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Bill Bergeman


10 Things That Helped Me (nearly) Defeat Chronic Plantar Fasciitis

I first developed plantar fasciitis in my left heel in July 2020, exactly three years ago. I can confidently say that I am now 95% healed, and if I stay on my current healing trajectory, the tissue should be fully healed within a month.

If you have ever had this injury, and certainly if you've had it for an extended period, you know it's pernicious. I would rather break a bone. At least with that, I know I can brace it and within eight weeks it should heal. With PF, you never know if it will get better. It is relentless.

I have done literally every stretch, mobility routine, strength exercise, leg elevation, ice treatment, compression, needle (too many needles), scraping, ASTYM, massage, shockwave treatment, foam roll, and massage gun therapy you can possibly imagine.

Most things did not work. At best, they kept me just healthy enough to keep running. I was able to continue running marathons and ultra-marathons for a while, buoyed by good physical therapy and daily strength training and stretching, but it eventually caught up to me.

The list below covers the things I've done during the last several months that seem to have contributed to putting me on a path to full recovery.

    1. Platelet-rich plasma injections.

    I did this at the end of March. Your blood is drawn and put into a centrifuge, removing the red and white blood cells, leaving only a cloudy substance. That's your plasma, and the platelets in your plasma contribute to healing tissue. This is then injected into the damaged tissue (with a loony-toon-sized!) which elicits inflammation. LOTS of inflammation. I was unable to walk for several days, and after that, I could only get around with a walking boot for about a week. After a couple of weeks, I could start doing walk/run intervals, very easy.

    2. Tweak to my running form.

    I have a habit of walking and running with a midfoot strike, which is actually the best way to do it, but when you have a damaged plantar fascia, it can mean overstressing the tissue. This is why so many orthopedists recommend wearing insoles to support the heel when one is suffering from PF. I wore insoles for a short while, but after the inflammation calmed down I switched purely to zero-drop shoes. Wearing them, I pulled back on landing purely with a midfoot strike and now I run a little bit more heal-to-toe. I'll slowly switch back as I continue to heal.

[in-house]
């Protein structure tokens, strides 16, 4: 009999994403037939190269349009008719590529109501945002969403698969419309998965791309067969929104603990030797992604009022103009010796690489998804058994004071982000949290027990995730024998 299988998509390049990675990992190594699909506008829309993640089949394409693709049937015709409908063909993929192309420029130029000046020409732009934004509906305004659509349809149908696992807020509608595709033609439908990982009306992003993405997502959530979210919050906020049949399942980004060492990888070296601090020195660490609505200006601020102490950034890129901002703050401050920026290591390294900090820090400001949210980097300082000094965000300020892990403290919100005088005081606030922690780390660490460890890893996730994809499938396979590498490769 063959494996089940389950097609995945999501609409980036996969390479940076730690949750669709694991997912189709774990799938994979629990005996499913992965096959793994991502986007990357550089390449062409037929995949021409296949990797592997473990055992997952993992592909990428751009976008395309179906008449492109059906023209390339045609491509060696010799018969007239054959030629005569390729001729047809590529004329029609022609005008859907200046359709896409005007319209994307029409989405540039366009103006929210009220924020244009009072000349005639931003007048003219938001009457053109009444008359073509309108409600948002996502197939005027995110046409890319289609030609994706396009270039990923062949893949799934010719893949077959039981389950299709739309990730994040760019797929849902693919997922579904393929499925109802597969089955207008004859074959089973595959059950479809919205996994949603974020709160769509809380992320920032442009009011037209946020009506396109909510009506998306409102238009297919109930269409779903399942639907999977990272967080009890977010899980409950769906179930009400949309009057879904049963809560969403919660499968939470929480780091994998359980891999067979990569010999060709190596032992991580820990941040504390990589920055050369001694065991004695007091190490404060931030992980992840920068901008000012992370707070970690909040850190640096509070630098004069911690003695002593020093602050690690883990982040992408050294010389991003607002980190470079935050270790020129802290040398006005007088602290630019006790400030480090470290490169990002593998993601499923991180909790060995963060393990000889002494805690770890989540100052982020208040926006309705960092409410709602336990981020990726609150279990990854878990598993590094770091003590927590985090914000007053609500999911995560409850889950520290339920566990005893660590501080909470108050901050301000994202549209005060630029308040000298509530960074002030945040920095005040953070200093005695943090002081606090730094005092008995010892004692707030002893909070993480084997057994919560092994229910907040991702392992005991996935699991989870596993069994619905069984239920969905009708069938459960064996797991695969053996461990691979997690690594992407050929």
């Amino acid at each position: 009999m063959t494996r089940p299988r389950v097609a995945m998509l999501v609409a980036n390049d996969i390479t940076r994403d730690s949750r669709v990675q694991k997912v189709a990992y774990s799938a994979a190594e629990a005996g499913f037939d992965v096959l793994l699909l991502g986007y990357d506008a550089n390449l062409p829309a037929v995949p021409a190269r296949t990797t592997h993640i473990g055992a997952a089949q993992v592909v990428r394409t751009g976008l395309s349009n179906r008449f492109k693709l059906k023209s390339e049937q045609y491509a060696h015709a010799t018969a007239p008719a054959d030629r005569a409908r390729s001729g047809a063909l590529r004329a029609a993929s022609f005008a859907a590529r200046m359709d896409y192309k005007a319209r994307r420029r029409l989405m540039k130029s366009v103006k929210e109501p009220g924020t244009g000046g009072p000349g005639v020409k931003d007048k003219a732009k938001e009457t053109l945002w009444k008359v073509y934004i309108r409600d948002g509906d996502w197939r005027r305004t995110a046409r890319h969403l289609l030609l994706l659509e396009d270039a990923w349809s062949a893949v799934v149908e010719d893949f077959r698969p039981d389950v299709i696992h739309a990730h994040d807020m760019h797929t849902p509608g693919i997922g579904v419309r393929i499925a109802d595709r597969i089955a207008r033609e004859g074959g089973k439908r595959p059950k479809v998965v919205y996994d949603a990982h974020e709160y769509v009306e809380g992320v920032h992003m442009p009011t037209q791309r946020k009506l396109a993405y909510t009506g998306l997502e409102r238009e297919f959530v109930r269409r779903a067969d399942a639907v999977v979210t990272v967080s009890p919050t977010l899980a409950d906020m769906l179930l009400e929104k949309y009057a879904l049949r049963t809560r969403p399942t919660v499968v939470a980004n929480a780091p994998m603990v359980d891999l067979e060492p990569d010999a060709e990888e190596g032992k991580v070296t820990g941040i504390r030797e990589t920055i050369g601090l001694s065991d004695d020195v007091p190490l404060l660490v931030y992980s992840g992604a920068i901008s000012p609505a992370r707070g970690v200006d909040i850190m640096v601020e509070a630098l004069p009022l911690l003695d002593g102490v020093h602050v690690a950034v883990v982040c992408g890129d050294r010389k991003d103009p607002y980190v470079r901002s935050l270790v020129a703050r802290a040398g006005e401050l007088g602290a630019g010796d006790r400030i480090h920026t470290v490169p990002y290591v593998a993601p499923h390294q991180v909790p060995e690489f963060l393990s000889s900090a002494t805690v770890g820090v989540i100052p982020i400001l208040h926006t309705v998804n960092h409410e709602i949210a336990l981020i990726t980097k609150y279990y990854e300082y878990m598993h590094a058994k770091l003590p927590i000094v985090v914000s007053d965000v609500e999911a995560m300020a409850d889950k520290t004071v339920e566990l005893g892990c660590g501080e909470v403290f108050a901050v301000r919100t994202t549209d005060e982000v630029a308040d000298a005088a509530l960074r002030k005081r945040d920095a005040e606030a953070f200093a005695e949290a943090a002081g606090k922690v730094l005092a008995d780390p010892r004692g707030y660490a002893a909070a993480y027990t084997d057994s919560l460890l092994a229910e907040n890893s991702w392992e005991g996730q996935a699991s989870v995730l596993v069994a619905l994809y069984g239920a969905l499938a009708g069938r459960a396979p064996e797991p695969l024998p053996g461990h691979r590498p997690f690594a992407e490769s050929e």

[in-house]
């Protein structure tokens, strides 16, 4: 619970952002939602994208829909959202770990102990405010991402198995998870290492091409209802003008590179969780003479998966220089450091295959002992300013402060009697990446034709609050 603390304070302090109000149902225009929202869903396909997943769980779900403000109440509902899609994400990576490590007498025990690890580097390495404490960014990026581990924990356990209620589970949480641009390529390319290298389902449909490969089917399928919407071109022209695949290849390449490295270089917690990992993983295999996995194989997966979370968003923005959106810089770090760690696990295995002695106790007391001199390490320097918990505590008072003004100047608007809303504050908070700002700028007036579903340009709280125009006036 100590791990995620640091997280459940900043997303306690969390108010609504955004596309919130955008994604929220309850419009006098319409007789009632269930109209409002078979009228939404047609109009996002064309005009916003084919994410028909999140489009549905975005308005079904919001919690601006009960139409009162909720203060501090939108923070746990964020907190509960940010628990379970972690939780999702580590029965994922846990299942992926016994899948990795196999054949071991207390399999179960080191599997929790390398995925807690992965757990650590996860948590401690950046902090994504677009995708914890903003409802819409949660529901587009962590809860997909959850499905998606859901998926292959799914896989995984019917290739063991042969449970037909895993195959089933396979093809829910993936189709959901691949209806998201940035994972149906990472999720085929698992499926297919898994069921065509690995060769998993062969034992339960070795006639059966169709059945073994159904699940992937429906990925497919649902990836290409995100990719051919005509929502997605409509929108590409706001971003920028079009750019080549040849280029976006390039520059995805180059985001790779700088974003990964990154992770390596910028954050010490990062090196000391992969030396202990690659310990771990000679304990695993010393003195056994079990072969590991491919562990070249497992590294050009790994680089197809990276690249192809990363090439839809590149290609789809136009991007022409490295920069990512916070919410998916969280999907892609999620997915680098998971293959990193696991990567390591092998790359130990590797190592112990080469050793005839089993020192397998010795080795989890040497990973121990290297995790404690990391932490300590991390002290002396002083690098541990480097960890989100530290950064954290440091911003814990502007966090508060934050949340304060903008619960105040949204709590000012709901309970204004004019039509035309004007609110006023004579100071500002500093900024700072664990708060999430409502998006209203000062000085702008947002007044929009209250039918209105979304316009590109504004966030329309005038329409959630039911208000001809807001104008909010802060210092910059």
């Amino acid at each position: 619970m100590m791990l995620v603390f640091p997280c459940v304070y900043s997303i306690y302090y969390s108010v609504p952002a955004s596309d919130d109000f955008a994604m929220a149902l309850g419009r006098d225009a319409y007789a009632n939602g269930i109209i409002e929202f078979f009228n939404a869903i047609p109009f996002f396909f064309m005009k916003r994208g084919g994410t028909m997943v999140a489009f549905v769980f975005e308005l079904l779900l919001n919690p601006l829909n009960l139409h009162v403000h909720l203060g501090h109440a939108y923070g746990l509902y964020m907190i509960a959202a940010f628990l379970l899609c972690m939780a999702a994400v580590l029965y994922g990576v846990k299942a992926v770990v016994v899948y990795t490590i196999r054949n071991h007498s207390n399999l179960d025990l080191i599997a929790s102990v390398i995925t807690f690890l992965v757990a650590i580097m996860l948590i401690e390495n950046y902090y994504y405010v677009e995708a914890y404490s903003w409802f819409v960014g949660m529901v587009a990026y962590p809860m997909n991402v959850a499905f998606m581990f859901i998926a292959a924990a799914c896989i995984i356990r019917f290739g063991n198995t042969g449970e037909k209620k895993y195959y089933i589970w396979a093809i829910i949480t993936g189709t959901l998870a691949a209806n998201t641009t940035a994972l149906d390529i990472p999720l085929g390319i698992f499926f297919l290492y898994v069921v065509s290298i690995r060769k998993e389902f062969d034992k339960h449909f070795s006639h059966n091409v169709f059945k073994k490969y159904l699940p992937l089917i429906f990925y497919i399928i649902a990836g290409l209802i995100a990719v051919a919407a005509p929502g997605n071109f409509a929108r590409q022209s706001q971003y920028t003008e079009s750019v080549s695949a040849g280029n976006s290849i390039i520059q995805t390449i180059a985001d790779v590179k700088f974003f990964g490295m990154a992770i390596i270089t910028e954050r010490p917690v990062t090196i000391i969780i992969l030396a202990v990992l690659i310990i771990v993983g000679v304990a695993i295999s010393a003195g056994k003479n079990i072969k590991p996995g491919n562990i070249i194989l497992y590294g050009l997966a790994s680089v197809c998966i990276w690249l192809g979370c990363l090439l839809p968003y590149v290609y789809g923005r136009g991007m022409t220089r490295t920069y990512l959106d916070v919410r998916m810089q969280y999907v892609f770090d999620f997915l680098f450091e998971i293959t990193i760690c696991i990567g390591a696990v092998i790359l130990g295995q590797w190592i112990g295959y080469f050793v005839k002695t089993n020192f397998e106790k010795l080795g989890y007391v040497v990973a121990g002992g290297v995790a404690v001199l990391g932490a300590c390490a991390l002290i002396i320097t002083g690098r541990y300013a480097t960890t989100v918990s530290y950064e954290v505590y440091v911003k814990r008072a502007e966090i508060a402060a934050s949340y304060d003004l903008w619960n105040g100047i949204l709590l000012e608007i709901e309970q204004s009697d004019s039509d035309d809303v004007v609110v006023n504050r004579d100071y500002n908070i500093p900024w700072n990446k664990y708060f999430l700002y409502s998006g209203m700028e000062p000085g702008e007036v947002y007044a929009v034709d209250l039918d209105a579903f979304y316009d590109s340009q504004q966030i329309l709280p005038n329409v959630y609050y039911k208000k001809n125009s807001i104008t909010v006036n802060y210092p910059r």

3. Wearing zero-drop shoes.

    But, as I mentioned above, not at first. The tissue is overstretched and overworked, so wearing zero-drop shoes will only irritate it more. But over time, as it relaxes and the pain at least somewhat subsides, it helps to strengthen the muscles of the feet, and wearing shoes with no heel lift helps. Artificial elevation of the heel contributes to back pain, pelvic tilt, bad walking/running form, and a host of other physical ailments. We were not born to wear overly-manufactured coffins on our feet.

    4. Calf stretches.

    Tight calves are often a primary culprit in developing PF, so you have to stretch, stretch, and stretch those things all the time.

    5. Heel drops.

    Standing on the edge of a step, drop both heels, slowly raise up on your toes, then slowly lower down on one foot until the heel drops as low as is comfortable. Repeat 15 times.

    6. Foam roll calves.

    This goes along with loosening up those tight calves. It's also painful if you've never done it before. Lie on the ground, lay one calf on the foam roller, and the other calf crossed over on top of the lower leg. Roll back and forth and try not to scream.

    7. Get into a squat position.

    I've found this to be really helpful to help lengthen the Achilles tendons, of which tight tendons can be another cause of PF. Also, squatting is just great for the body for so many other reasons as well.

    8. Endless glute exercises.

    Having strong glutes contributes to good walking and running form as well as overall stability.

    9. Very, very (very!) gradual return to running.

    I've done nothing but walk/run intervals for months. It's boring but it's working. In two weeks, I'll be able to fully run without interstitial walk breaks.

    10. A relentlessly positive attitude.

    Having a can-do mindset always makes suffering more endurable. Stop whining, start working, and fully believe that every step forward will get you to the finish line.

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